Eradication programme threatens Basking shark

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The world's second largest fish species is close to disappearing from Canadian waters because of a program the federal government started to eradicate the species.

The Basking shark, Cetorhinus maximus, has a tendency to get caught in salmon nets, causing severe damage, so an eradication programme was started in an attempt to protect the salmon fishery.

The programme ended in 1970, but experts now believe that it caused the Canadian Basking shark population to drop so much that the species is now under threat in the area.

According to a report from Canada's News1130, Jeffrey Hutchings, the chairman of the Committee on the Status of Endangered Wildlife in Canada (COSEWIC), said that Basking shark numbers had dropped by more than 90%.

"In retrospect it's almost unbelievable", Hutchings told News1130. "And even at the time one would think it would have been a radical thing to do, but there were lots of eradication programs on at the time and this was one of them.

"It's Canada's longest fish, has the longest gestation period of any vertebrate, has an extremely slow rate of growth and it's in big trouble around the world.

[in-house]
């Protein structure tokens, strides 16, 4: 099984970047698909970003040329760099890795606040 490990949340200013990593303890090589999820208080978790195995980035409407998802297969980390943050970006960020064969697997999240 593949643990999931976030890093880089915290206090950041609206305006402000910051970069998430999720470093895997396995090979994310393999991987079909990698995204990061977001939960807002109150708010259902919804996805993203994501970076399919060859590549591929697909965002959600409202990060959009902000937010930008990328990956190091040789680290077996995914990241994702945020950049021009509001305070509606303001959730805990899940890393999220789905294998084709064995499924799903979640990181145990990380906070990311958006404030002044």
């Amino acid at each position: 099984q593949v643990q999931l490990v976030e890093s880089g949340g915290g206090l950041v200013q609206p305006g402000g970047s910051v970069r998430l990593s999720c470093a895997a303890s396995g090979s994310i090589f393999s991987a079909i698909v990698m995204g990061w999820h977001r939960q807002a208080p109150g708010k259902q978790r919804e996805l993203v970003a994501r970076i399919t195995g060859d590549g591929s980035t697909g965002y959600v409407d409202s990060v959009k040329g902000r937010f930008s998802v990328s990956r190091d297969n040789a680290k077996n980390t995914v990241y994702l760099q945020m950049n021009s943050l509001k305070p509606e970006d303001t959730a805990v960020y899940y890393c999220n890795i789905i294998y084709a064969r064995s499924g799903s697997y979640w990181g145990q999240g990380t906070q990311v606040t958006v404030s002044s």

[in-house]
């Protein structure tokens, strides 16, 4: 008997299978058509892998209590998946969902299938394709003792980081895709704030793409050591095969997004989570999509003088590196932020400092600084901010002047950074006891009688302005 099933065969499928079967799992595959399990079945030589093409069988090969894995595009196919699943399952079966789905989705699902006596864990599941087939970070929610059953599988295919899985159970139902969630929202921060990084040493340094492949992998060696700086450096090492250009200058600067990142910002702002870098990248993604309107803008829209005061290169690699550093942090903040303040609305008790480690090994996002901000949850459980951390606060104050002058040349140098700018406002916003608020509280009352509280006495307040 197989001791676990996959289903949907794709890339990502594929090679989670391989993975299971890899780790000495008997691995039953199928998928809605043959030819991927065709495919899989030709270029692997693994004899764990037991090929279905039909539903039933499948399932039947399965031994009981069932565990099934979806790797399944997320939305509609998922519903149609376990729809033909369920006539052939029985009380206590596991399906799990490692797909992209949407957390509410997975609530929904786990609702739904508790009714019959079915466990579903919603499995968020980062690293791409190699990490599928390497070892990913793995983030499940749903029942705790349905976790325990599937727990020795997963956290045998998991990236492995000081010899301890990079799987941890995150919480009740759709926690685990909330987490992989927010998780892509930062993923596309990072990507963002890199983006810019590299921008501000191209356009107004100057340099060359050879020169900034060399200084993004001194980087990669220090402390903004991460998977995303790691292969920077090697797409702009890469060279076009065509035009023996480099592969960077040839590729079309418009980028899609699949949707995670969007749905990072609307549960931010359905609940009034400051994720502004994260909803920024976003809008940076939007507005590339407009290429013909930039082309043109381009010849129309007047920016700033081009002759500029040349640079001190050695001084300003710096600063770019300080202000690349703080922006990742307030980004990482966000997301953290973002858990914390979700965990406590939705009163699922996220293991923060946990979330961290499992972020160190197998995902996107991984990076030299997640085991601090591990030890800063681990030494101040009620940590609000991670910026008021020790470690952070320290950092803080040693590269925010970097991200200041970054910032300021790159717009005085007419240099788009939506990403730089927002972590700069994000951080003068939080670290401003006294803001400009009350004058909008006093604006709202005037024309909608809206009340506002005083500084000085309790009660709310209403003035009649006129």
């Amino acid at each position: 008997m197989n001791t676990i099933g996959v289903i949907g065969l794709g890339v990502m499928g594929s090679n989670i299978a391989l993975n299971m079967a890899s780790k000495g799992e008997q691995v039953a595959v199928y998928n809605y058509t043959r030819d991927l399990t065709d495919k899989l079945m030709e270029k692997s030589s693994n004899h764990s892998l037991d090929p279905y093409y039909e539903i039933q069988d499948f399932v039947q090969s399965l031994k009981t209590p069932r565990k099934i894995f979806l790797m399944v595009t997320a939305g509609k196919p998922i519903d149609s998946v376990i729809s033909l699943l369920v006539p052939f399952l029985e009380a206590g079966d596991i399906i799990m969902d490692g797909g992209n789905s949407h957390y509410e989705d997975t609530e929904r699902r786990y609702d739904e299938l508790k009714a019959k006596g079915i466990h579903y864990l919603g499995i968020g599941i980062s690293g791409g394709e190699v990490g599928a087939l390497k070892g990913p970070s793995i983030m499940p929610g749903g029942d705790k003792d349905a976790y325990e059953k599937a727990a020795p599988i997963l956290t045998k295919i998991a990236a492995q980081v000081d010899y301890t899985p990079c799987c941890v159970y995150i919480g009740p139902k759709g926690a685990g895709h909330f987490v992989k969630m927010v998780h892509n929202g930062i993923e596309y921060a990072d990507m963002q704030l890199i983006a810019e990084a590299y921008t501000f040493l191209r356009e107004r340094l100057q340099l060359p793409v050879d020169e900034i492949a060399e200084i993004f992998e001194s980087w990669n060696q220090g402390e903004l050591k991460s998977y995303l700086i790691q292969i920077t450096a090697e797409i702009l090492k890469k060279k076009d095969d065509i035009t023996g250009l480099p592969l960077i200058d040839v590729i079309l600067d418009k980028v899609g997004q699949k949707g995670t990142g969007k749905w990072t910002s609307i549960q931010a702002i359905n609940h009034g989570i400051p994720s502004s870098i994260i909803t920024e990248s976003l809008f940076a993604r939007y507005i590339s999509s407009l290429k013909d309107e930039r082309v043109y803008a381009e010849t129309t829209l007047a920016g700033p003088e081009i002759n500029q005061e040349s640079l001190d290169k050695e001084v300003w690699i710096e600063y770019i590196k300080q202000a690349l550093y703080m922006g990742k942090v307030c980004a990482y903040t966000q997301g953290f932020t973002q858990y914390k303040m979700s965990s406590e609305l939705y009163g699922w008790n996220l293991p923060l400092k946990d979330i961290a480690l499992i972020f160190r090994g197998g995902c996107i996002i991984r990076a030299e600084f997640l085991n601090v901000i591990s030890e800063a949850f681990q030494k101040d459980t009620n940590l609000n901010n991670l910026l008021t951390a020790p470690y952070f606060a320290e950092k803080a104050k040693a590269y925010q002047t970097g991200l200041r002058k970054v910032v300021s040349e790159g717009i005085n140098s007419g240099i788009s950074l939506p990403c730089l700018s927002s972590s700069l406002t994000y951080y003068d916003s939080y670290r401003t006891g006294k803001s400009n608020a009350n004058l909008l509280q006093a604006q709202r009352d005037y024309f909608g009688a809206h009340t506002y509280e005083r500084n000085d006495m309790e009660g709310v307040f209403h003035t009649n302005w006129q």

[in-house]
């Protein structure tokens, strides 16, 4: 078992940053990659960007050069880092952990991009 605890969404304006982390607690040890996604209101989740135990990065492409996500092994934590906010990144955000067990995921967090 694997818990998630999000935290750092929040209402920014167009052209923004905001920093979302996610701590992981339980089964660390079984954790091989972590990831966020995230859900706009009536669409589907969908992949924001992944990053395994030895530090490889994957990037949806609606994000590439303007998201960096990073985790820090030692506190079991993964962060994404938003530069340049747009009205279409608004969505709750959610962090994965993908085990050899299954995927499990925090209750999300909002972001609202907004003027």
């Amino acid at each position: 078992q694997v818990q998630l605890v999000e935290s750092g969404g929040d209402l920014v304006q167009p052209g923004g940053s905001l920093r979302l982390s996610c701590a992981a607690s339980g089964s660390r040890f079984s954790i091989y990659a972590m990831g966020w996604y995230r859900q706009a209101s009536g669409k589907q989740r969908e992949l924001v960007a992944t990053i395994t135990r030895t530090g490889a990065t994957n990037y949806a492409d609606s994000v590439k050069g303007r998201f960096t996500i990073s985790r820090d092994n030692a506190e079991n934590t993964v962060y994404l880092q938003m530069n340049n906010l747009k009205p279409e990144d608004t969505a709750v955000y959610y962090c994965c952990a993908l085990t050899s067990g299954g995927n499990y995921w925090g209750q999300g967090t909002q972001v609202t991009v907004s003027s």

"Why we took the shark out the way that we did? I can only think it was simply just as basic as taking the primacy of industry's concerns over its fishing gear over the primacy of the animals' right to exist."

During the 1950s, fisheries vessels equipped with a sharped ram were used to impale and kill Basking sharks, to prevent them from damaging salmon nets.

The Basking shark is second only to the Whale shark in size and has been recorded at sizes of up to 12.27m/40ft and a weight of 16 tons. However, very large specimens have become rare due to fishing pressures, and now the largest specimens seen measure around 6-8m/20-26ft.

Basking sharks are not man-eaters, or even predatory. They are filter-feeders that eat tiny plankton, just as Whale sharks do.

The species is vulnerable to population declines because it takes the females up to 18-20 years to reach sexual maturity, and then females are pregnant for 3.5 years. The sharks give birth to pups measuring 1.5-1.7m long.

COSEWIC said that populations on the British Columbia coast had plummeted and only six specimens have been seen there in the past ten years.

Basking sharks are found in temperate seas worldwide (Fish Mapper map for Cetorhinus maximus) and are sometimes seen around the UK coast, particularly during the summer months.